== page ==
Ovarian serous cystadenoma
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Serous ovarian tumors are traditionally described with a "cyst-" prefix because of their primarily cystic composition, e.g. cystadenoma, cystadenocarcinoma.
Serous cystadenomas account for ~60% of ovarian serous tumors 1. They are the commonest type of ovarian epithelial neoplasm. The peak incidence is at the 4th to 5th decades of life.
Generally asymptomatic. If symptoms are present, they are usually related to mass effect with displacement of adjacent structures, e.g. loops of bowel, adnexal torsion.
Thought to largely derive from ovarian epithelial inclusions, which itself is derived from fallopian tube epithelium.
They can be bilateral in ~15% of cases.
Serous cystadenomas are usually composed of unilocular (or at times multilocular) cysts filled with clear watery fluid. The cysts measure 10 cm in average diameter but may be extremely large. The lining of the cyst is flat or may contain small papillary projections.
Composed of a solitary layer of benign epithelium which resembles fallopian tube mucosa and may form papillary structures. As with other serous tumors, psammomatous calcification can be a feature.
- usually seen as a unilocular cystic/anechoic adnexal lesion
- papillary projections are absent
- if there is any wall irregularity, it is thin, with an acute angle with the cyst wall and has a regular surface 5
- some lesions may contain sonographically detectable septations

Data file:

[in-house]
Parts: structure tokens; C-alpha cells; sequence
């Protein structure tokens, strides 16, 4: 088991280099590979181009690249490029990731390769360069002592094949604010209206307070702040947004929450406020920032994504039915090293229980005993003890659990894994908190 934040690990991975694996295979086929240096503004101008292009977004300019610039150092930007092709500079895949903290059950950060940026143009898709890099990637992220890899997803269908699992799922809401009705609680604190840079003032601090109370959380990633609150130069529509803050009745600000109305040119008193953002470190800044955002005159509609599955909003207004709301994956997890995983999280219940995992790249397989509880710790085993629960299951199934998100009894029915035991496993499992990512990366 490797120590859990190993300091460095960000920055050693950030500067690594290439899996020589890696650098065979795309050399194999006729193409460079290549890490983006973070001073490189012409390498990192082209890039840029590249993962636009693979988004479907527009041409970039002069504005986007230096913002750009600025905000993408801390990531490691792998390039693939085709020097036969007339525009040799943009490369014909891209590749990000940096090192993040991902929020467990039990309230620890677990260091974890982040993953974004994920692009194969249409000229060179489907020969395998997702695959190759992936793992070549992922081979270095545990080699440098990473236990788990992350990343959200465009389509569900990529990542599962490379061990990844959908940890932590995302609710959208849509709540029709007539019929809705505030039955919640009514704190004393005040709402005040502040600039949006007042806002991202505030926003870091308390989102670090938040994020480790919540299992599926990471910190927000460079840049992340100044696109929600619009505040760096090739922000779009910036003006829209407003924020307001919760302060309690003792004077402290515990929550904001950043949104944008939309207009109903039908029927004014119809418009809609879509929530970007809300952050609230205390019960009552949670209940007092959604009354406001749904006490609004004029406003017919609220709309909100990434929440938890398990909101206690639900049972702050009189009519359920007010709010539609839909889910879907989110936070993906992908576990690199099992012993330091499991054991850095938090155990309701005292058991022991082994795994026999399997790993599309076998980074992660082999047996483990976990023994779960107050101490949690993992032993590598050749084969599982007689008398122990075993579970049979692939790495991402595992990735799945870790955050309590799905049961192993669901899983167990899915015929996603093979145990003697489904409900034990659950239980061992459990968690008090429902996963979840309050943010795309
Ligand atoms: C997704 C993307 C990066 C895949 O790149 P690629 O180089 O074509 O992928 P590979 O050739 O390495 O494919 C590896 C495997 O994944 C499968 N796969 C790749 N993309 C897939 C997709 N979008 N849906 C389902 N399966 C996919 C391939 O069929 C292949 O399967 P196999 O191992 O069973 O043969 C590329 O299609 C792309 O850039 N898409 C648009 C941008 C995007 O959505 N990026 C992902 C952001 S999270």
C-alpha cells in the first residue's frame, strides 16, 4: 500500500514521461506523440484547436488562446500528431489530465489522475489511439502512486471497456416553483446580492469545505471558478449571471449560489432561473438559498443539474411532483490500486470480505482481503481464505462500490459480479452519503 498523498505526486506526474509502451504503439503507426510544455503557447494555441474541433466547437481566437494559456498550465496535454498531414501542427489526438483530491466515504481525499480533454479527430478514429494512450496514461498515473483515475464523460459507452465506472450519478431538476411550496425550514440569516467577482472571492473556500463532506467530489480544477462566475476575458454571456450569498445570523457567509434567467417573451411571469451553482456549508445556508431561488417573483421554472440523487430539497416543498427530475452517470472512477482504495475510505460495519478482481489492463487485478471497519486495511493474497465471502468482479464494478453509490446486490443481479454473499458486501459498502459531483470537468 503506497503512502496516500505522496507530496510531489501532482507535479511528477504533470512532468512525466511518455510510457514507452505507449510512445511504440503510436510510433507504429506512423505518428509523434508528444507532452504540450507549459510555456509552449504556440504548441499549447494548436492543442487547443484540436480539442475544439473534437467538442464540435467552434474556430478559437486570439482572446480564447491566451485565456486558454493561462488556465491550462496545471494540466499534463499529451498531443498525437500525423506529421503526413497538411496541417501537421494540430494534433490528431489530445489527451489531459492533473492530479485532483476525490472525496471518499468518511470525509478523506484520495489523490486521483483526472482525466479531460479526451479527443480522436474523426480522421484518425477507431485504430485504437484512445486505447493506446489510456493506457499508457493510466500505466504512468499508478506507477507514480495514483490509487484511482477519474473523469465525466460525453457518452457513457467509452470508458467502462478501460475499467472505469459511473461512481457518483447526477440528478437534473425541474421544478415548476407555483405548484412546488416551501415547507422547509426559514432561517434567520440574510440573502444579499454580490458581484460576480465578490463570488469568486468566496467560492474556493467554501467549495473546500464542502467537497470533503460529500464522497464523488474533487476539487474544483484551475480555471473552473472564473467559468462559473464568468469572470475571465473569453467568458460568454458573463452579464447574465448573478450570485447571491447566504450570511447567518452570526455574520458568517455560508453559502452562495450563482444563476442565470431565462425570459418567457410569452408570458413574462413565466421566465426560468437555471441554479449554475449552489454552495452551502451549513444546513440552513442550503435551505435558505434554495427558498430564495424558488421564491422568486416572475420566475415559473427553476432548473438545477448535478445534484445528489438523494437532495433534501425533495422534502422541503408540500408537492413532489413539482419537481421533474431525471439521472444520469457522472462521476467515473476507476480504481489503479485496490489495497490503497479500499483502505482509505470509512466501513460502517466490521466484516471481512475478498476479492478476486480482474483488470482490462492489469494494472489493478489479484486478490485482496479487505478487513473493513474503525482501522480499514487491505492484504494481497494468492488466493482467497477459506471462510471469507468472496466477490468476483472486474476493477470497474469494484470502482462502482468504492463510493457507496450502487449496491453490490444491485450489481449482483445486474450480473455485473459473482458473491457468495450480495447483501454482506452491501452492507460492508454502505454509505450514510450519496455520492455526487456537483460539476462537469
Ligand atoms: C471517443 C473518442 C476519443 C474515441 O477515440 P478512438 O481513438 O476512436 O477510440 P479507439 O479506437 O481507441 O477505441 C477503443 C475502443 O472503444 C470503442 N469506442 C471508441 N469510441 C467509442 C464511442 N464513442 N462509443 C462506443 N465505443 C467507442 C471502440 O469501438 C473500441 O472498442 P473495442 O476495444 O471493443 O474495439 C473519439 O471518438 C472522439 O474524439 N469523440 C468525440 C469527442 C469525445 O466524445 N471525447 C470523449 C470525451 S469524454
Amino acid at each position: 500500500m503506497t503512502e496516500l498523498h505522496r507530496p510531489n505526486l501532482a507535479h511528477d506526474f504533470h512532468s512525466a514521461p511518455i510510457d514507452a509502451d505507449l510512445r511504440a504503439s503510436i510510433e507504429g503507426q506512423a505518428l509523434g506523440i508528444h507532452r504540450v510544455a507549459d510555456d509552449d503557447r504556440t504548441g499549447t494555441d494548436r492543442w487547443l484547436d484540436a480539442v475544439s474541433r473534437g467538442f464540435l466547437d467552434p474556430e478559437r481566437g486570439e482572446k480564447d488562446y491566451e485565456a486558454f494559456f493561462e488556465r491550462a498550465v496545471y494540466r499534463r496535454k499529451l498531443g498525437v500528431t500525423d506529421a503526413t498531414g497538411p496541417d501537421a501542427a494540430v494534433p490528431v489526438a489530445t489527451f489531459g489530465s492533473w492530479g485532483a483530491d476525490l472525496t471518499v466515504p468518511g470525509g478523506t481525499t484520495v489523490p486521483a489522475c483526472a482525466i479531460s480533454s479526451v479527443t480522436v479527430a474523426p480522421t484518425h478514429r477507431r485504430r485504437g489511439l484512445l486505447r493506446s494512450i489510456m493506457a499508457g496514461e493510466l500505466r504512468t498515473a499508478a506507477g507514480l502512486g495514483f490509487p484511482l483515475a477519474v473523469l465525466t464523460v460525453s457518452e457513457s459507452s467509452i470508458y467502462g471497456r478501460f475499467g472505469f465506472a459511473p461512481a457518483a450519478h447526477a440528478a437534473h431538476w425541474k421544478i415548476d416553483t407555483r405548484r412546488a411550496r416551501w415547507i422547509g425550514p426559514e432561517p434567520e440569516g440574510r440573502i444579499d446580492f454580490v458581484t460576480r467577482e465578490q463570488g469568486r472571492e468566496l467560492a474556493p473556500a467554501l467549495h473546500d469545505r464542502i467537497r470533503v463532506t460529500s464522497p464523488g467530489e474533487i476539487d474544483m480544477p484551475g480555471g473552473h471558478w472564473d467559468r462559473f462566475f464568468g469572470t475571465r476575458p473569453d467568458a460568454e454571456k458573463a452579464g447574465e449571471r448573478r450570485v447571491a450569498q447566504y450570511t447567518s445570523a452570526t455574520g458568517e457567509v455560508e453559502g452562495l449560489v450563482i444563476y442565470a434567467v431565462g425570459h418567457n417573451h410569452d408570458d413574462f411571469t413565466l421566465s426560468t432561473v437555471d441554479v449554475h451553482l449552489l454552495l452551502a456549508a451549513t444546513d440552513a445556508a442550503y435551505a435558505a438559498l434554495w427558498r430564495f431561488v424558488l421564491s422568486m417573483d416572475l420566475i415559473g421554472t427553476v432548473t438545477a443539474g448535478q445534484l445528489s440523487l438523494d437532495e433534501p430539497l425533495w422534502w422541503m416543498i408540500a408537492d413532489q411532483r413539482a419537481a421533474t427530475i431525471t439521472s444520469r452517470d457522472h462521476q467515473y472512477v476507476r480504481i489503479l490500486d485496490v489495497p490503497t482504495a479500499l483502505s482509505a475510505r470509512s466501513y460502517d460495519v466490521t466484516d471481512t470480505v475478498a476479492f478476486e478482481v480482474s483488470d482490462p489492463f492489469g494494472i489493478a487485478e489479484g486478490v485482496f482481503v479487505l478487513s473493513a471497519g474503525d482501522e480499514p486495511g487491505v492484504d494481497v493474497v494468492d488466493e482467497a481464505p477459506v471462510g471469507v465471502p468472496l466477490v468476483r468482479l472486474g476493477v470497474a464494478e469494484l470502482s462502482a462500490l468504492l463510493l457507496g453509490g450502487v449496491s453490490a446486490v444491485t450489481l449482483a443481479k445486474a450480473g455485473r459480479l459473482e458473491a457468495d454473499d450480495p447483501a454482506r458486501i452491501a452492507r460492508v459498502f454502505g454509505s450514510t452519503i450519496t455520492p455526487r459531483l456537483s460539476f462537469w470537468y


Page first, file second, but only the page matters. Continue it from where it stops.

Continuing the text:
- no flow is detected on color doppler
- higher resistive and pulsatility indices on pulsed doppler when compared to malignant neoplasms
Often seen as a unilocular (typically) or multilocular cystic mass with homogeneous CT attenuation, with a thin regular wall or septum, and usually no endocystic or exocystic vegetation 1,4. Cysts can be quite large in size and have the potential to be seen filling most of the lower pelvis with extension into the upper abdomen.
The typical MR imaging appearance of serous cystadenoma is a unilocular thin-walled adnexal cyst 2. MRI may show a beak sign which may suggest an ovarian origin.
Signal characteristics within the cyst are usually homogeneous.
- T1: cyst content is generally of hypointense signal in uncomplicated cases
- T2: cyst content is of fluid (hyperintense) signal
- T1 C + (Gd): enhancement of cyst wall sometimes occurs after contrast administration
Treatment and prognosis
They are benign lesions usually with a good prognosis. However, ovarian cystadenocarcinoma is thought to result from ovarian cystadenoma evolution into serous borderline tumors and invasive carcinoma. Surgical options include resection or oophorectomy. Cystadenomas do not recur following oophorectomy.
General imaging differential considerations include:
- ovarian cysts: for small lesions consider
- ovarian mucinous tumors: usually larger and multilocular
- serous cystadenocarcinoma: thick septa with solid components
- paraovarian cysts: no beak sign
- paraovarian cystadenoma: no beak sign
- mature teratoma: calcification and fat content
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